The prime minister’s reshuffle of his ministerial team has seen the arrival of a new education secretary, research minister and apprenticeships minister.
Amanda Solloway, MP for Derby North, held the role of parliamentary under-secretary of state for science, research and innovation from February 2020 until Thursday 16 September, with her departure confirmed on the second evening of Boris Johnson’s reshuffle. She is now a junior whip.
She is replaced by George Freeman, MP for Mid Norfolk. The Telegraph reported in 2012 that Freeman has a background in biomedical venture capital. He chaired the Theresa May’s Policy Board while she was prime minister until his resignation in November 2017.
Elsewhere, Nadhim Zahawi becomes secretary of state for education; Michelle Donelan, who continues as universities minister, is promoted to attending cabinet; and Alex Burghart replaces Gillian Keegan as minister for apprenticeships and skills. Donelan is only the second-ever holder of the HE brief to attend cabinet. Burghart will lead on post-16 education, T-levels and the qualifications review, technical education and Institutes of Technology.
Solloway was the first dedicated minister for science and research for more than a decade: Labour peer Paul Drayson last held the post before it was merged with that of universities minister on the arrival of the coalition government in 2010. During her brief tenure at BEIS, Solloway helped articulate the government’s plans for the Advanced Research and Invention Agency (ARIA) – and, at times, defend it from sustained political criticism. In one of her last appearances before the parliamentary science committee, Solloway said the eventual appointee director for ARIA would be a “visionary” with “a good nose for utter nonsense, even outside [their] field of expertise“.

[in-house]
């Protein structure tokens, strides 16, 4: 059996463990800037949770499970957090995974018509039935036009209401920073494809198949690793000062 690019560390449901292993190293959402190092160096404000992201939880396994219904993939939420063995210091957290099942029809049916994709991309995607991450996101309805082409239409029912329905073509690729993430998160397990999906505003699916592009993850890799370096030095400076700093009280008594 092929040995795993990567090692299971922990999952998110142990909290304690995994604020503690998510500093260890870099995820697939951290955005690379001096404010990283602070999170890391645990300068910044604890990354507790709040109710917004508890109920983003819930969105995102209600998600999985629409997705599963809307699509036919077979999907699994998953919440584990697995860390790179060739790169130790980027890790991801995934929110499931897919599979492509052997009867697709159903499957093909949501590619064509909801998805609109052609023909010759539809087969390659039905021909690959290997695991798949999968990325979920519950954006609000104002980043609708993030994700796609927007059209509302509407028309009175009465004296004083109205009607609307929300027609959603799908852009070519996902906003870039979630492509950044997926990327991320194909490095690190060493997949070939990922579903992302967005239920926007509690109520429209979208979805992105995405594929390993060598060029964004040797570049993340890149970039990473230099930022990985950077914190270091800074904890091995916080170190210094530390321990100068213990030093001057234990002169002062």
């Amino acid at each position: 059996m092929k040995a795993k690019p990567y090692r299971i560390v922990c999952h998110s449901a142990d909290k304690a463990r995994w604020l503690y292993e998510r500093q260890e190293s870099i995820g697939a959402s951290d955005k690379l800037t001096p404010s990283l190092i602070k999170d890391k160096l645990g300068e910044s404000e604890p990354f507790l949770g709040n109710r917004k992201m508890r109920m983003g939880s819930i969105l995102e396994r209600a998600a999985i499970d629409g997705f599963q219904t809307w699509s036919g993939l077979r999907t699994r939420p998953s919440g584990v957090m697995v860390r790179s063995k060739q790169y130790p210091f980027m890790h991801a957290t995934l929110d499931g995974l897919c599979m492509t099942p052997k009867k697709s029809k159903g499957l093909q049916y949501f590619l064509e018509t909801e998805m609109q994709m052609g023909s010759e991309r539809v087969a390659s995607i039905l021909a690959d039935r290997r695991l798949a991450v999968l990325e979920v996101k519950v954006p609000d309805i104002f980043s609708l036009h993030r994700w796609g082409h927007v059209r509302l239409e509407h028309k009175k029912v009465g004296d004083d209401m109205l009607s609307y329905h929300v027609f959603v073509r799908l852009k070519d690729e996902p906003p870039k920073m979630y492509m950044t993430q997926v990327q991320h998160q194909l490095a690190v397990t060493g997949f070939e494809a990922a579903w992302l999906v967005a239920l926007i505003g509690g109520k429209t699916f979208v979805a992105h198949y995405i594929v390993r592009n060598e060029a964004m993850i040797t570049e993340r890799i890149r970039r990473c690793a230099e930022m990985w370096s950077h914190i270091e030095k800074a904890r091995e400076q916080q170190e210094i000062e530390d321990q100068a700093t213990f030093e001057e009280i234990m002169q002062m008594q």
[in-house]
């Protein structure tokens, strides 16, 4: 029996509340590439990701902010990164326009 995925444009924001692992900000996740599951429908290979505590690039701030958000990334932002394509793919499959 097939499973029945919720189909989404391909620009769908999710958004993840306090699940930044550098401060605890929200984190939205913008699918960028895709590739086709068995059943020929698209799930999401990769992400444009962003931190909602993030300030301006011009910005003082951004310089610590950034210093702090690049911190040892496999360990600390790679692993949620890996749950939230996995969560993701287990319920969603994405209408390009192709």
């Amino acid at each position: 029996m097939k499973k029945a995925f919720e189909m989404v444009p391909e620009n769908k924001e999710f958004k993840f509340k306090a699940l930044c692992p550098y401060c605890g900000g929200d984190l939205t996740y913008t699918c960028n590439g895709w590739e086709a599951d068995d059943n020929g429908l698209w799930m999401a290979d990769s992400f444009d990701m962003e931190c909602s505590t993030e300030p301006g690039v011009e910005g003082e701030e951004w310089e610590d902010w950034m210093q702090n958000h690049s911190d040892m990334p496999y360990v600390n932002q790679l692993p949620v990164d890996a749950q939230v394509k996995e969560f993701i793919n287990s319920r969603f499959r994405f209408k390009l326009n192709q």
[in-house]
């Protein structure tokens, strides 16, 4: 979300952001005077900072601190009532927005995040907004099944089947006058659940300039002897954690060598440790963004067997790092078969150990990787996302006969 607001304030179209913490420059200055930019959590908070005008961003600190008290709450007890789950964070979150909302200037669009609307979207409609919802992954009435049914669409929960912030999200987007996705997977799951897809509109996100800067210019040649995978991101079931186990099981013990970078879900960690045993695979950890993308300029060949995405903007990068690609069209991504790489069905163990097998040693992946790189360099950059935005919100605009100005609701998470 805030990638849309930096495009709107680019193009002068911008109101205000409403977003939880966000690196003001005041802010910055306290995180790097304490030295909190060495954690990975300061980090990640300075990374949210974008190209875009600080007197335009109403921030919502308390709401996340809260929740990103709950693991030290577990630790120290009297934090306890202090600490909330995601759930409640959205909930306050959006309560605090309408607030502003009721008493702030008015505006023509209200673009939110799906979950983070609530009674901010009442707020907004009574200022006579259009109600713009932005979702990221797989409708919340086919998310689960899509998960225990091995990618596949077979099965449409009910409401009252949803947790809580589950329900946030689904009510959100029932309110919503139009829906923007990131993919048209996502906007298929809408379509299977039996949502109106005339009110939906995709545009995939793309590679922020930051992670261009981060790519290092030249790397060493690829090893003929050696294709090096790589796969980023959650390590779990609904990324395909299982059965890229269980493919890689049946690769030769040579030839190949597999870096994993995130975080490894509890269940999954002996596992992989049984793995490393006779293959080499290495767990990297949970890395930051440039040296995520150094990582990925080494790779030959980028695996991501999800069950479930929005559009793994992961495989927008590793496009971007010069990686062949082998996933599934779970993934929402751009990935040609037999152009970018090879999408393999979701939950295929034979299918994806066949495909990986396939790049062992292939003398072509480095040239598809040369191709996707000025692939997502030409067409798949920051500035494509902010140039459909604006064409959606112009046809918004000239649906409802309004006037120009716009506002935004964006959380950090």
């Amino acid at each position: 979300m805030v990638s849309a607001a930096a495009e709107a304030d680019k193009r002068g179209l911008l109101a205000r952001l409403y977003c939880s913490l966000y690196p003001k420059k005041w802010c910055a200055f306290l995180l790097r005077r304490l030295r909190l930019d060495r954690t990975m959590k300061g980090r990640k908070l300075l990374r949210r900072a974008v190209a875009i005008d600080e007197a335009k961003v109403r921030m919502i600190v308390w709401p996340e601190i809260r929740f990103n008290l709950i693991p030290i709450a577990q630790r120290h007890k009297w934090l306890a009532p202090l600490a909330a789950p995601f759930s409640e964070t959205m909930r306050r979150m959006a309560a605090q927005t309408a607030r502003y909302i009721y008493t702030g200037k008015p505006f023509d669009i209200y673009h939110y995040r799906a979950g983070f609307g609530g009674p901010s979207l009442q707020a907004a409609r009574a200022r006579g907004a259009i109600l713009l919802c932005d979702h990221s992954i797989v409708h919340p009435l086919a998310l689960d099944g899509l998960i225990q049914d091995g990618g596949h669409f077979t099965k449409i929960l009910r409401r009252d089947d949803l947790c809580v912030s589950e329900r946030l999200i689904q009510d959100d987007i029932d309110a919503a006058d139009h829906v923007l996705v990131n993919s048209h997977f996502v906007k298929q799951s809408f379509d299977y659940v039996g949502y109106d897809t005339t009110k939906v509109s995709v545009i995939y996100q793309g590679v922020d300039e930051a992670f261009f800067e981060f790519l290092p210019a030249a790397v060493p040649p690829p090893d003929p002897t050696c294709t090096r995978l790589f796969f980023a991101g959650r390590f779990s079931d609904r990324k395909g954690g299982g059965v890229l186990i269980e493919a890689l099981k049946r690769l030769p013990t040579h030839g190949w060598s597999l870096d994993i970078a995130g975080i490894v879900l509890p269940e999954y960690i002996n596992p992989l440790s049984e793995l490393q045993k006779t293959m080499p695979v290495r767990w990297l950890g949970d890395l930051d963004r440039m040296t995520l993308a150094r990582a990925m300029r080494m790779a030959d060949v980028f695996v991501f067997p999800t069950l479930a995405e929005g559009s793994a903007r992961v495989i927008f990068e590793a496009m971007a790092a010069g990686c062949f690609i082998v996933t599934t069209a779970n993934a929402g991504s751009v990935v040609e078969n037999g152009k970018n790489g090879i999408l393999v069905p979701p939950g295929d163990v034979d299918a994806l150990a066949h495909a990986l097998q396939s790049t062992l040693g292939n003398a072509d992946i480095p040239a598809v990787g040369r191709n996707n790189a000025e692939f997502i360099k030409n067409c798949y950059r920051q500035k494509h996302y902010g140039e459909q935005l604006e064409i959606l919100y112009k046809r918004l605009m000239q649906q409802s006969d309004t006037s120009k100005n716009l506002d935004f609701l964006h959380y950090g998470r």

Solloway also launched an R&D People and Culture Strategy to “create a research environment that attracts and retains people from all backgrounds”. She also announced a root and branch review of the Research Excellence Framework (REF) and the university research support package.
Keegan is promoted to minister of state at the Department of Health and Social Care.
Keegan – who was once an apprentice herself – helped formulate government policies in an area of education policy that appeared a focal point of its levelling up agenda. Keegan told MPs that the government should not directly intervene to increase the number of degree apprenticeships in universities, arguing it should instead focus its attention on employers and improving access for disadvantaged students.
Gavin Williamson has left the Department for Education – and frontline politics, at least for now. His successor, Zahawi, assumes responsibility for the department ahead of a crucial period for HE, as the government prepares its Comprehensive Spending Review and response to the Augar review.